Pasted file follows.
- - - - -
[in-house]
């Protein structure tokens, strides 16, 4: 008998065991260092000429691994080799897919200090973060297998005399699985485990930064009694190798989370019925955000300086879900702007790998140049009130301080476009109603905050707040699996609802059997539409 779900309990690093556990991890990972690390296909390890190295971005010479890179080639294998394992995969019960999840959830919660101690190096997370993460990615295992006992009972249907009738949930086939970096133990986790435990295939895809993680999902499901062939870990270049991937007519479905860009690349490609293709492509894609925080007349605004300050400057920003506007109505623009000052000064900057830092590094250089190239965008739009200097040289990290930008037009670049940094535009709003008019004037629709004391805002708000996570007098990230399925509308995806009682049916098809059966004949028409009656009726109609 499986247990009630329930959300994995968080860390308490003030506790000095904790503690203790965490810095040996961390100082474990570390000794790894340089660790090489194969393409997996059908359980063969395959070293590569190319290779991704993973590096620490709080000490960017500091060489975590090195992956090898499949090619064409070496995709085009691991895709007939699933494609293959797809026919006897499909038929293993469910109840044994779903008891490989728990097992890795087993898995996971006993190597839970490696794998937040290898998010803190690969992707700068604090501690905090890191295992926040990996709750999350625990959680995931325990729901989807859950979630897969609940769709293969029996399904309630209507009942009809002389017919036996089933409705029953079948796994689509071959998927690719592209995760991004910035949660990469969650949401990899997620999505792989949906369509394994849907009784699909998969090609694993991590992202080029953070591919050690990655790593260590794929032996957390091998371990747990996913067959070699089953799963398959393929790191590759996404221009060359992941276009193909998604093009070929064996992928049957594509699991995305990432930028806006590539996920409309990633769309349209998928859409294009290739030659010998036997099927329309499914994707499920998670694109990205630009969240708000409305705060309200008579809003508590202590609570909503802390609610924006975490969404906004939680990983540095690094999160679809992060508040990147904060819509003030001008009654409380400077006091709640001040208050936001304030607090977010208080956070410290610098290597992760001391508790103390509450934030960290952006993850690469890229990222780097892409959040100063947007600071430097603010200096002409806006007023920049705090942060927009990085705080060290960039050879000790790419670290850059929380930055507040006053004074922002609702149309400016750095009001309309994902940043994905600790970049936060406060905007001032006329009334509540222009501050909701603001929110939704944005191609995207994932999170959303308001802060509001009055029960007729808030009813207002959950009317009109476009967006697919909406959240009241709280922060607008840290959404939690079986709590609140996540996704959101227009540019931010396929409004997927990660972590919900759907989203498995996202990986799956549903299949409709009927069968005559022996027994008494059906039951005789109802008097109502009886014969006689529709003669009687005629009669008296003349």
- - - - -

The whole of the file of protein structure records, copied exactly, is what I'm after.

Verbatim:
[in-house]
């Protein structure tokens, strides 16, 4: 008998065991260092000429691994080799897919200090973060297998005399699985485990930064009694190798989370019925955000300086879900702007790998140049009130301080476009109603905050707040699996609802059997539409 779900309990690093556990991890990972690390296909390890190295971005010479890179080639294998394992995969019960999840959830919660101690190096997370993460990615295992006992009972249907009738949930086939970096133990986790435990295939895809993680999902499901062939870990270049991937007519479905860009690349490609293709492509894609925080007349605004300050400057920003506007109505623009000052000064900057830092590094250089190239965008739009200097040289990290930008037009670049940094535009709003008019004037629709004391805002708000996570007098990230399925509308995806009682049916098809059966004949028409009656009726109609 499986247990009630329930959300994995968080860390308490003030506790000095904790503690203790965490810095040996961390100082474990570390000794790894340089660790090489194969393409997996059908359980063969395959070293590569190319290779991704993973590096620490709080000490960017500091060489975590090195992956090898499949090619064409070496995709085009691991895709007939699933494609293959797809026919006897499909038929293993469910109840044994779903008891490989728990097992890795087993898995996971006993190597839970490696794998937040290898998010803190690969992707700068604090501690905090890191295992926040990996709750999350625990959680995931325990729901989807859950979630897969609940769709293969029996399904309630209507009942009809002389017919036996089933409705029953079948796994689509071959998927690719592209995760991004910035949660990469969650949401990899997620999505792989949906369509394994849907009784699909998969090609694993991590992202080029953070591919050690990655790593260590794929032996957390091998371990747990996913067959070699089953799963398959393929790191590759996404221009060359992941276009193909998604093009070929064996992928049957594509699991995305990432930028806006590539996920409309990633769309349209998928859409294009290739030659010998036997099927329309499914994707499920998670694109990205630009969240708000409305705060309200008579809003508590202590609570909503802390609610924006975490969404906004939680990983540095690094999160679809992060508040990147904060819509003030001008009654409380400077006091709640001040208050936001304030607090977010208080956070410290610098290597992760001391508790103390509450934030960290952006993850690469890229990222780097892409959040100063947007600071430097603010200096002409806006007023920049705090942060927009990085705080060290960039050879000790790419670290850059929380930055507040006053004074922002609702149309400016750095009001309309994902940043994905600790970049936060406060905007001032006329009334509540222009501050909701603001929110939704944005191609995207994932999170959303308001802060509001009055029960007729808030009813207002959950009317009109476009967006697919909406959240009241709280922060607008840290959404939690079986709590609140996540996704959101227009540019931010396929409004997927990660972590919900759907989203498995996202990986799956549903299949409709009927069968005559022996027994008494059906039951005789109802008097109502009886014969006689529709003669009687005629009669008296003349």